Teachers who had previously felt uncomfortable in junior high schools thrived in the middle grades, and a cadre of great middle school teachers emerged. Most teachers find joy in teaching because of their talent for relating to students in a particular age group.
Unfortunately, too many school districts transfer teachers on the basis of seniority from one grade to another without recognizing the importance of fit. An important part of greatness is the match between the teacher's skills and interests and the age of his or her students.
A great middle school English teacher might be an average 11th or 12th grade English teacher. The most effective teachers draw from these well-known theories, but adapt them to their own personality.
Because great teachers develop and hone their own classroom management style, their techniques vary. All, however, have at least the following common characteristics in their classrooms: A culture of respect that flows in every direction: Immediate—or at least timely—teacher actions that usually work.
A clear, shared understanding of acceptable and appropriate behavior. Positive Relationships with Other Adults Too often, we underestimate the amount of time that teachers spend with other adults in a school—other teachers, administrators, and parents.
Great teachers work well with each of these groups. They depend on other teachers as a constant source of information, enrichment, and sometimes solace. From study groups to faculty meetings to such rare moments as receiving an award or attending the funeral of a student, teachers need to support one another.
Outstanding teachers quickly become identified as school leaders, whom other teachers admire and turn to for advice or collegial sharing.Aug 13, · Although great teachers may also possess a number of other wonderful qualities (like a sense of humor, personality, flexibility, kindness, leadership, classroom management, a calm demeanor, experience, and the ability to multitask), these are the qualities the best teachers universally urbanagricultureinitiative.coms: Twelve Characteristics of an Effective Teacher A Longitudinal, Qualitative, Quasi-Research Study of In-service and Pre-service Teachers’ Opinions.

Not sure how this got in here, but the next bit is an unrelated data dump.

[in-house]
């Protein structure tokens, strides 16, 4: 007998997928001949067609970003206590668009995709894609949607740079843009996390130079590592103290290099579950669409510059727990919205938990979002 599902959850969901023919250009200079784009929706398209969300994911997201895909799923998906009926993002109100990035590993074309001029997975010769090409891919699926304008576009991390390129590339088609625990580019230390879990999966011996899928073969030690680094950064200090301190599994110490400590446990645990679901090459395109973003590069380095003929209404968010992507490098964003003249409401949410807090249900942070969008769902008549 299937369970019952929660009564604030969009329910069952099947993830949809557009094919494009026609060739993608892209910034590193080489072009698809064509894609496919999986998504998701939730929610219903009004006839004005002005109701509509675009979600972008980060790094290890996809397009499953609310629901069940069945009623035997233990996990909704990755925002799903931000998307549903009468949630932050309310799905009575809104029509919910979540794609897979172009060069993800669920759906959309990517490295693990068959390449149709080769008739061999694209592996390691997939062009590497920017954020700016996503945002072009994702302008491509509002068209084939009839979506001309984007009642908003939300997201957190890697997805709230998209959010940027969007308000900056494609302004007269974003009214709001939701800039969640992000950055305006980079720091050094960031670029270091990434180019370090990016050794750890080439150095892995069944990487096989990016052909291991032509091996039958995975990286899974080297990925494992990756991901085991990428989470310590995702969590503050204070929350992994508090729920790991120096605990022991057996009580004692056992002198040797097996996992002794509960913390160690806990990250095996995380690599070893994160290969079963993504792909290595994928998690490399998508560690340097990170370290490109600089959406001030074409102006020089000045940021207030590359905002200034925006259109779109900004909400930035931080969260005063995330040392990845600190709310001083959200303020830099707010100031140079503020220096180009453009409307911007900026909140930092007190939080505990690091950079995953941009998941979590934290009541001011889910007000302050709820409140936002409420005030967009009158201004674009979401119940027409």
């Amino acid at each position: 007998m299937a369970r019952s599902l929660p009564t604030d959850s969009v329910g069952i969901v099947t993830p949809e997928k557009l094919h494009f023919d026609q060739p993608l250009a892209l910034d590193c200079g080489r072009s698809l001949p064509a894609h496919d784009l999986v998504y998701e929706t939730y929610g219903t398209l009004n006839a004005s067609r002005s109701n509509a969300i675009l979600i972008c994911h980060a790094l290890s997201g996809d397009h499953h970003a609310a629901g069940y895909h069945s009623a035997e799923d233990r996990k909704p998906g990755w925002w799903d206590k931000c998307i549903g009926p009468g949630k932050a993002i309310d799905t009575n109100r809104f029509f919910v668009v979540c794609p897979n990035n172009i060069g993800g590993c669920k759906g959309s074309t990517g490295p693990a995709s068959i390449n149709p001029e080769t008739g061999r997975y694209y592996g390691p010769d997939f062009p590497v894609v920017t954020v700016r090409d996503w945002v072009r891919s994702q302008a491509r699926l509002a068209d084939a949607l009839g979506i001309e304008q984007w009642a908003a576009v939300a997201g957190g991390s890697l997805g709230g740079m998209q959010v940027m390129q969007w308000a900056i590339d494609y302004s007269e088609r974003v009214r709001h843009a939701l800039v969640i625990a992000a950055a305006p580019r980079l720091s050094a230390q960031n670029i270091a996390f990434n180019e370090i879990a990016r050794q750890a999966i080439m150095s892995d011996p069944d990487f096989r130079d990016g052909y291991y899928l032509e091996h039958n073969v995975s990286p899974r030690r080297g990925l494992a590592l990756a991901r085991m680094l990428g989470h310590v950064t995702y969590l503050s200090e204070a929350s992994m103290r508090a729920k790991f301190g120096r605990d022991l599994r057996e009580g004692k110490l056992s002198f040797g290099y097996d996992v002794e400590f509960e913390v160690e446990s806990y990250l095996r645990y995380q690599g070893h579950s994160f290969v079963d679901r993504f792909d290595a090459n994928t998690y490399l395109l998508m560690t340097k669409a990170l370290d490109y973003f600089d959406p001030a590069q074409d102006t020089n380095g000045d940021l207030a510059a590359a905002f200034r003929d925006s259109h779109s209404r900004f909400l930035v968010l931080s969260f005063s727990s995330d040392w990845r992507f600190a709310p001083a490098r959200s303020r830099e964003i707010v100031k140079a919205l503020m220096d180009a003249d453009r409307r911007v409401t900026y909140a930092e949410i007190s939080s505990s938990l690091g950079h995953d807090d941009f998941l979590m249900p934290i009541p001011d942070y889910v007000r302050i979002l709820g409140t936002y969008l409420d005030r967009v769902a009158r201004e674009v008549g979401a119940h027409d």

Teachers are part of a school community, and even where that community can be flawed (and lots of schools are), a great teacher should be willing to work to make the community a better place.
When you start writing any essay you start by making an outline of the points you want to get across you have your subject. the qualities of the ideal teacher. so you take that and you write 1 what qualities do I value in an idealize teacher see what you got don't think too much just write I love it when my teacher calls on me and bring me into the discussion in the classor I think that 4/4(1).
This article explores five inherent qualities that make a good teacher, according to teachers and the teachers who teach them. according to teachers and the teachers who teach them. Essential Qualities of a Good Teacher. Search the site GO.
For Educators. Teaching Community Involvement Basics where uncertainty and conflict are important. Top 10 Qualities of a Great Teacher. A great teacher is one a student remembers and cherishes forever. Teachers have long-lasting impacts on the lives of their students, and the greatest teachers inspire students toward greatness.
To be successful, a great teacher must have.